The oven eventually arrived, and it was onto the task of installing it, a painstaking chore that called for a professional to be flown in. Several accommodations to the storefront had to be made as well — such as lying a foundation for the oven and
installing vents in the roof — and the cost out of pocket was becoming exorbitant. But still no word from their insurance company as to when they might settle. The Heenans were losing patience just about as quickly as they were running out of credit. They were told to hire an attorney if anything was going to happen in a timely manner.
Rick and Beth took the advice and did the only thing they knew how: open up shop again and start baking. Even just four months after the incident, it was a struggle running around, reassuring past clients who had suddenly been cut off from the freshest variety of bread in town. Getting out the word to walk-in customers was even more difficult, as they had to sink every dollar into payroll and inventory, in lieu of advertising.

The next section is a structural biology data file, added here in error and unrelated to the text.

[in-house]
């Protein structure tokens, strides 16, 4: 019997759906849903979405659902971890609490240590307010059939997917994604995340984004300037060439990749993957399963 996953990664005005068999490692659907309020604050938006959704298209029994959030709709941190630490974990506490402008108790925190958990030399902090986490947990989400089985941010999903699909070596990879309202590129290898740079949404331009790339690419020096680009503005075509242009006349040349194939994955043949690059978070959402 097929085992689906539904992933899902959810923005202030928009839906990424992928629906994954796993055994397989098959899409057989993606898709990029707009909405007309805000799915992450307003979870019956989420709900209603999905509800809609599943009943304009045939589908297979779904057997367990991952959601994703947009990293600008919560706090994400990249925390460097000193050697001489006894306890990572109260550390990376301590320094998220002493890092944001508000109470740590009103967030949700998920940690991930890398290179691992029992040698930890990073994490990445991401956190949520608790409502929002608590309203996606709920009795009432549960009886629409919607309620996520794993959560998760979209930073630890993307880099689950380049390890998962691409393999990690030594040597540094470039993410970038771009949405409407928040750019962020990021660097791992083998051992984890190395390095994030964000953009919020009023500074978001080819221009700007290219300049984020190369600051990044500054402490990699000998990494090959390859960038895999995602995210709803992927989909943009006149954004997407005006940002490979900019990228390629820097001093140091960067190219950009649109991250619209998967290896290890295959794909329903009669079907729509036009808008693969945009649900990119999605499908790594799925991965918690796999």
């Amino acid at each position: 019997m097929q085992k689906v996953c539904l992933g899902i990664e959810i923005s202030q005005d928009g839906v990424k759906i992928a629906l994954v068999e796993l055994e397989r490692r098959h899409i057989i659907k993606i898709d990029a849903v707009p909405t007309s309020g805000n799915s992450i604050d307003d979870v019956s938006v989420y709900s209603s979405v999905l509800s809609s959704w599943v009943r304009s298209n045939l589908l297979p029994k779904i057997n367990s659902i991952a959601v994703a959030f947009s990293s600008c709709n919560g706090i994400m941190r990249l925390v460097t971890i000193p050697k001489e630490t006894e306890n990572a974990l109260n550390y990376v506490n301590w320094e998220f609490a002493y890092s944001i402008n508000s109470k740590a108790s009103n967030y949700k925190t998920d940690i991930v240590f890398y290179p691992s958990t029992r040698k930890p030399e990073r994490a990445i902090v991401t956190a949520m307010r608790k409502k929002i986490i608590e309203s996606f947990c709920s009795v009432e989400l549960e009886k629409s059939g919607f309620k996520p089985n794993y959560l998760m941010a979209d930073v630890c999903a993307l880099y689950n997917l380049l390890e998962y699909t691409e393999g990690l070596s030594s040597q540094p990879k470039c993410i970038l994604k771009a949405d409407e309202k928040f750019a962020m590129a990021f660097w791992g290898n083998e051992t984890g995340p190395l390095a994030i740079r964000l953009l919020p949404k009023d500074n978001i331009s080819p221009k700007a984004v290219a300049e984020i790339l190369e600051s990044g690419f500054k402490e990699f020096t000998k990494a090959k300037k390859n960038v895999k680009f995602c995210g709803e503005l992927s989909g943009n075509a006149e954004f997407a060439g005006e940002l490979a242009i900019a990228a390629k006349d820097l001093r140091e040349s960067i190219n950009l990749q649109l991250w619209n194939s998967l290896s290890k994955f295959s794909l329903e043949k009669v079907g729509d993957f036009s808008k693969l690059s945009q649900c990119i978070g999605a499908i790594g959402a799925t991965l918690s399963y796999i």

Weeks passed. Their lawyer was on the case. A glimmer of hope appeared on the horizon: the insurance company was finally going to reimburse the Heenans for the oven, albeit six months after originally filing the claim. But, as for the remaining $90,000 still outstanding in lost business, wages, and installation expenses, the Heenans were again swimming in debt, although maybe slightly shallower water.
Today, nearly a year and a half after the fact, the Heenans have finally accepted a settlement from the company that avoided all to pay up what their policy said would cover, and the amount still remains to be about $40,000 less than what the Heenans put themselves in debt to stay in business. But they are done.
Says Beth, relieved after receiving the call from her lawyer earlier in the week: “Our souls are still intact. We can look ourselves in the mirror every day. We don’t want to fight anyone anymore. But we are still checking the fine print.” <N>
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Arizona Annoyances & Contents
(JULY 2004)
10 • JULY 2017 | the NOISE arts & news |